By Estevan Macias, Katie Priest and Elizabeth Teo, May 9, 2023
Driving across campus, many have seen the cows roaming the grasslands around campus. To many, the “Cow Poly Pomona” Cows are a beloved campus staple ambling around in a small herd.
Dating back to 1952, the cattle play a large role in student success across the campus. The “beef unit” was aptly renamed “the cattle unit,” is under the care of the Don B. Huntley College of Agriculture and overseen by a small team.
The small but mighty team is led by Beef Unit Manager Efrain Loera. Loera manages the day-to-day for the unit including, but not limited to, feeding, rotating cattle, scheduling classes and managing the budget.
The beef unit is a significant resource for animal science students and Loera explained what the unit offers for students.
“So, it’s just pretty much a big classroom that we have our students come out and actually do some of the hands-on stuff, and get a taste of the cattle industry and grazing,” said Loera.
Loera’s team consists of live-in students who stay on campus around the clock helping to keep the beef unit running.
Javier Ramirez, an agriculture graduate student, has been a live-in student for the past five years. Ramirez starts his day at the beef unit and before he even sets off for class, he has a list of chores dedicated to maintaining and caring for the cattle on campus.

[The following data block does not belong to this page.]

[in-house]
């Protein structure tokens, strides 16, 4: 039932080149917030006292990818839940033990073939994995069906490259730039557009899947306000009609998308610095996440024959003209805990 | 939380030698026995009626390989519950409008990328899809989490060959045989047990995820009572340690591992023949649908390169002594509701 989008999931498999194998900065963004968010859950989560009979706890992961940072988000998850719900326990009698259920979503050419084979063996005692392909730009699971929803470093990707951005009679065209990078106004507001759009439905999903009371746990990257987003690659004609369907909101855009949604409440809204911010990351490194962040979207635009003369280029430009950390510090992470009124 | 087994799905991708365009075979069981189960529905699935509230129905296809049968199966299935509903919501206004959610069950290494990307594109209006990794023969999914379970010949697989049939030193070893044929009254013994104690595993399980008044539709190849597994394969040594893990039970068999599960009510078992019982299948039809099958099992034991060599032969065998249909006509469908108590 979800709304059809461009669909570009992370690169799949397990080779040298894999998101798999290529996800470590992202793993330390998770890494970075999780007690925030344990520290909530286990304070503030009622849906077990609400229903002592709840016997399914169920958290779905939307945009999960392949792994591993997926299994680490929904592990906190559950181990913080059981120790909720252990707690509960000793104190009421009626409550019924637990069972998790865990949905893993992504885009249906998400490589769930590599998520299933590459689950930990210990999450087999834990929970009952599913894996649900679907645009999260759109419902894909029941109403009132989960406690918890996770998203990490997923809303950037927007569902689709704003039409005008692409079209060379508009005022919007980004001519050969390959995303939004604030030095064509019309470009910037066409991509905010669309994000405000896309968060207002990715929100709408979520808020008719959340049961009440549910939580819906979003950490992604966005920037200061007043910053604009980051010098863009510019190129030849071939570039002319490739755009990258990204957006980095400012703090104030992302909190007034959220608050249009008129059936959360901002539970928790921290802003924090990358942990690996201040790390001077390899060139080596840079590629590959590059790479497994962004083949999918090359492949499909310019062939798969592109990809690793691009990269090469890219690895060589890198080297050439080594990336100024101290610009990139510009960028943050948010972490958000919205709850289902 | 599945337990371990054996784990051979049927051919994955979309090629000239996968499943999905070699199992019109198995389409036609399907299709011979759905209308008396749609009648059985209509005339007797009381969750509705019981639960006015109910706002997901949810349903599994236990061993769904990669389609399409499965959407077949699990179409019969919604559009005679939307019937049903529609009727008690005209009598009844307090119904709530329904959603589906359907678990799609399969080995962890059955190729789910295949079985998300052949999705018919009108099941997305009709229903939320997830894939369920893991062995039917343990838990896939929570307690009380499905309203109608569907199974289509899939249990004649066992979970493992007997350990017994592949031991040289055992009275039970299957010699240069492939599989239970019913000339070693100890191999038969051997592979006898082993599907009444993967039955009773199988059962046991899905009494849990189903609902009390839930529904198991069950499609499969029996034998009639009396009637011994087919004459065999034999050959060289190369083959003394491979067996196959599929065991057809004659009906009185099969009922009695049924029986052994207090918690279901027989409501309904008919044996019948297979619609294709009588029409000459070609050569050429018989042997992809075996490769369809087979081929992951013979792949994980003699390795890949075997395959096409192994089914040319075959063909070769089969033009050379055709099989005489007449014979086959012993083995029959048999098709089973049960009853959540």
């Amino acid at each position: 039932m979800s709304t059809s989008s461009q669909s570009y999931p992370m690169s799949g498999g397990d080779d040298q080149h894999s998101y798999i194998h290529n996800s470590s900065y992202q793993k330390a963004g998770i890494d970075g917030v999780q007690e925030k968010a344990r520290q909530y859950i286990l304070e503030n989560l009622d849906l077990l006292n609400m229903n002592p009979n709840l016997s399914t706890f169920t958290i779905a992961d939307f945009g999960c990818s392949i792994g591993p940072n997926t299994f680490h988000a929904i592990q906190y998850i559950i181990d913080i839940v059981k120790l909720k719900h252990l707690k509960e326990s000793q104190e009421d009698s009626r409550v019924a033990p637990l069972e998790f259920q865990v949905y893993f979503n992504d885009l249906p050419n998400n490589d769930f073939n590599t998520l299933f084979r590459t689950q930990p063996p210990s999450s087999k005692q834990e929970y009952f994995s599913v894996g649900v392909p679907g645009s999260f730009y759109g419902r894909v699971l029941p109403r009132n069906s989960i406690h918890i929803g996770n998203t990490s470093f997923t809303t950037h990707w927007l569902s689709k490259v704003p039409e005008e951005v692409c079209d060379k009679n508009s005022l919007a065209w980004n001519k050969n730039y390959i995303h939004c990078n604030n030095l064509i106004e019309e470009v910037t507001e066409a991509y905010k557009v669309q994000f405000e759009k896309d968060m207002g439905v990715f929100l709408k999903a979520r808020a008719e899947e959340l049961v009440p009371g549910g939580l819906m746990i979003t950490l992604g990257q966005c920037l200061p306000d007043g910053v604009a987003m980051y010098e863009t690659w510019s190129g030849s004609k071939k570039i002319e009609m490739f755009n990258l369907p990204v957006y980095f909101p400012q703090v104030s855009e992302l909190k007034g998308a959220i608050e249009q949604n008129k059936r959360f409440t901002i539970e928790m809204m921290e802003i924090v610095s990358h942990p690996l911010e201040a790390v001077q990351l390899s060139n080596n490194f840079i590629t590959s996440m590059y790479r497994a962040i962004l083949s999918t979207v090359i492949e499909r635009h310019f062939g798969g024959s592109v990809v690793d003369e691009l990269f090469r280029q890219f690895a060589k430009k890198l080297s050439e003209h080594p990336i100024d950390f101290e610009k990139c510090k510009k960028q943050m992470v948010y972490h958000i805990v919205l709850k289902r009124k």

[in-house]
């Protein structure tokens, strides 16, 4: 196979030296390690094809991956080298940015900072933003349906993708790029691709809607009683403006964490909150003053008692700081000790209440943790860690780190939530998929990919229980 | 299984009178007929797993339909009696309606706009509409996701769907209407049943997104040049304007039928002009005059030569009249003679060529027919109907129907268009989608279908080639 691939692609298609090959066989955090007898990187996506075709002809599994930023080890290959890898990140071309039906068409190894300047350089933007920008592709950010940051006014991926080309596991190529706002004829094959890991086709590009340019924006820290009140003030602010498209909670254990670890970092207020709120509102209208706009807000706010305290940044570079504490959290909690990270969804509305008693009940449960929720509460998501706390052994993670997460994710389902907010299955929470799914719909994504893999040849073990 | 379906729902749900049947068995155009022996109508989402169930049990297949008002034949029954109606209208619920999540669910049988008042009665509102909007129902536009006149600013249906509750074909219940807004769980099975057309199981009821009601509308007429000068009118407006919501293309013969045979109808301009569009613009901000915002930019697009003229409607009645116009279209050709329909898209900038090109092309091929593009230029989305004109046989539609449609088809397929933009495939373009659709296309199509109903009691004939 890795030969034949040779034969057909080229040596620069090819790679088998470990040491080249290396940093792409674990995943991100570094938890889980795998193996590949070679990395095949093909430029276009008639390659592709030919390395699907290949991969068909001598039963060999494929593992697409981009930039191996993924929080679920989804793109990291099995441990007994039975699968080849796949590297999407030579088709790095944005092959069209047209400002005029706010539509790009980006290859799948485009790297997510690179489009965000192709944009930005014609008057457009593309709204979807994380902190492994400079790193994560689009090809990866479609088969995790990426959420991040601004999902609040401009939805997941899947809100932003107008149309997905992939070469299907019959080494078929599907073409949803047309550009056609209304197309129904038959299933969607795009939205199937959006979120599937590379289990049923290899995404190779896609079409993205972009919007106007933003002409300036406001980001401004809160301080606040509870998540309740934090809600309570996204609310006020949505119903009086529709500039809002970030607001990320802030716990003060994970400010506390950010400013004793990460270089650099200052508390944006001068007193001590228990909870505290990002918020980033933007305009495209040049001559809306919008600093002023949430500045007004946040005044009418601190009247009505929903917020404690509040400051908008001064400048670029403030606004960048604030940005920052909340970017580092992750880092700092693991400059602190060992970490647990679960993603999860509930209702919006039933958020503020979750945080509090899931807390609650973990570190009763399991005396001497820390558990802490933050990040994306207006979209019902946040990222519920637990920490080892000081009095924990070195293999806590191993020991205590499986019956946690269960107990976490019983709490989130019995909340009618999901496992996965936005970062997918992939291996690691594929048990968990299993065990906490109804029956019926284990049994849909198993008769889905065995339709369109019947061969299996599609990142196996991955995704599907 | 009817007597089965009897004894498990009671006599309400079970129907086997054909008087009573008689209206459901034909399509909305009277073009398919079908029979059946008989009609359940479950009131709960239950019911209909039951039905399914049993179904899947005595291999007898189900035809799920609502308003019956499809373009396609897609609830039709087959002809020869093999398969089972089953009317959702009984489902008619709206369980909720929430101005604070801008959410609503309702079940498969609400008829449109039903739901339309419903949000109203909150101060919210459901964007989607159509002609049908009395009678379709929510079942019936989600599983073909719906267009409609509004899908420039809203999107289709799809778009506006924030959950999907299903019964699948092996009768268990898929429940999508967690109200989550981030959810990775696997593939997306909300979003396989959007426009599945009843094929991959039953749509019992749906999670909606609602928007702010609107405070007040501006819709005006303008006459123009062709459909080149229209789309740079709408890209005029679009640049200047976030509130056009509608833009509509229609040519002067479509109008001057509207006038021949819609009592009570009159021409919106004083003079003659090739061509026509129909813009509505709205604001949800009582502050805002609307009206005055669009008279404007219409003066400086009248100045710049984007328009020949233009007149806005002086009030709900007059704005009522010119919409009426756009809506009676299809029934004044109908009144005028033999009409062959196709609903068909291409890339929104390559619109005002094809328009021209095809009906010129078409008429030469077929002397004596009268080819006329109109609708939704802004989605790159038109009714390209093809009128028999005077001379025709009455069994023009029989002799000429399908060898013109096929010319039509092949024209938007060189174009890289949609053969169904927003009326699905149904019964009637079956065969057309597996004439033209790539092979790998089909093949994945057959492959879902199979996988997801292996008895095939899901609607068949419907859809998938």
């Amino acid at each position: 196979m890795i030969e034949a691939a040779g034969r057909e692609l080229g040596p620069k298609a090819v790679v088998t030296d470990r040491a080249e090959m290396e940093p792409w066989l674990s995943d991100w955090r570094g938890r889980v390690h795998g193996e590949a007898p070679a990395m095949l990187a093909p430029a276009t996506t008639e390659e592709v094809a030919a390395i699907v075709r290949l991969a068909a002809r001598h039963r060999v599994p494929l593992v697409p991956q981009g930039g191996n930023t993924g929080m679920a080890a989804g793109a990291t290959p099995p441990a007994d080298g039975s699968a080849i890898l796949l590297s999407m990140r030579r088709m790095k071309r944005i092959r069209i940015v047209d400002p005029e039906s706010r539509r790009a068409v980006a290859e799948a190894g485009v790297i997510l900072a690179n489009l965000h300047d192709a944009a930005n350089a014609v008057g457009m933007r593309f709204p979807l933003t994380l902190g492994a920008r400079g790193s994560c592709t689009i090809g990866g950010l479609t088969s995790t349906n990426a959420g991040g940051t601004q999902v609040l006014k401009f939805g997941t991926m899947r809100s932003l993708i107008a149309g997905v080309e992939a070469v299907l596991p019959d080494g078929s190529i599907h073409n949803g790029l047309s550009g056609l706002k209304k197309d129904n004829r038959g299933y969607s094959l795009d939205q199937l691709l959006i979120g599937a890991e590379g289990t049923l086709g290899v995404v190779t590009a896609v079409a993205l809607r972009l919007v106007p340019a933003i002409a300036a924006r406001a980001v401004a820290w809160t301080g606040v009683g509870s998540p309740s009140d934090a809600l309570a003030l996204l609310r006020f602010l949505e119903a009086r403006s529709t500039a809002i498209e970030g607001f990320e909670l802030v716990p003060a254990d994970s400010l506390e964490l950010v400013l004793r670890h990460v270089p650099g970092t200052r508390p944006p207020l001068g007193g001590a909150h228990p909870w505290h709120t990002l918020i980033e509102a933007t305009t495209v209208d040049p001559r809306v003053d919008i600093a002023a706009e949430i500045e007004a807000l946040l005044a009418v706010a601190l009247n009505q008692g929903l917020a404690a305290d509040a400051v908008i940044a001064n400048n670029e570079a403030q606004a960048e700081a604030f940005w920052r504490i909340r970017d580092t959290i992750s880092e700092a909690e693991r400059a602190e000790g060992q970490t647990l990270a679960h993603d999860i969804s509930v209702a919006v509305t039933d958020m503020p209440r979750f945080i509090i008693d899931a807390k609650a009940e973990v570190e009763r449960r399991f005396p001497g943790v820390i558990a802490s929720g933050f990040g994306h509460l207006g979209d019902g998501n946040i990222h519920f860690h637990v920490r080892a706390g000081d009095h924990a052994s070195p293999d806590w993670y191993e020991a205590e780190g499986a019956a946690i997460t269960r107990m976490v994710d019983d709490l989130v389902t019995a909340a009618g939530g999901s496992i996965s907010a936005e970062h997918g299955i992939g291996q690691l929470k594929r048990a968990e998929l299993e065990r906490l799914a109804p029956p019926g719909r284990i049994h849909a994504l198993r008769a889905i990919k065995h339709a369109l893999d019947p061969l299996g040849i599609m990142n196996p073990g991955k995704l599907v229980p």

Live-in students fill a variety of positions across the beef unit, Ramirez explains a day as a live-in.
“We do a variety of tasks, whether it be cleaning pens or fixing pens or setting up irrigation with the pastures,” said Ramirez.
Ramirez wants others to knowworking at the beef unit is more than just working with animals.
“A lot up at the cattle unit is definitely a lot more maintenance than working with the animal,” said Ramirez. “We do have our days that are with the animals, whether it be vaccinating or breeding the animals that take all day.”
The cows don’t always stay on campus, and the team also works with the campus show team to bring the animals to a variety of fairs across the state along with other animals from across the campus.
The cattle are a major part of the campus ecosystem, moving around campus to graze across areas of overgrowth while still maintaining a healthy diet. Monika Kamboures, CPP sustainability coordinator, highlighted the impact of an animal’s healthy diet on the environment.
“If livestock in general have good health, then there’s generally lower emissions, so maintaining a healthy animal is important for the emissions,” said Kamboures.
For many on campus, the question has been what happens to the cows as they get older. All of the cattle that are seen around campus were born on campus and will live their entire life on campus without harm.
“(The cattle) are solely here just to live as long as they can here and support the classes,” said Loera.
For students who are not in the agriculture program but still wish to work with the cows, there are a few options.
“Any sort of kind of elective class that you could take through the animal and veterinary science Department, there’s kind of a handful of classes that you could take to get involved with,” said Loera.
The Cow Poly Pomona cows have been on campus for over 70 years and will be for many more, supporting students and grazing across campus.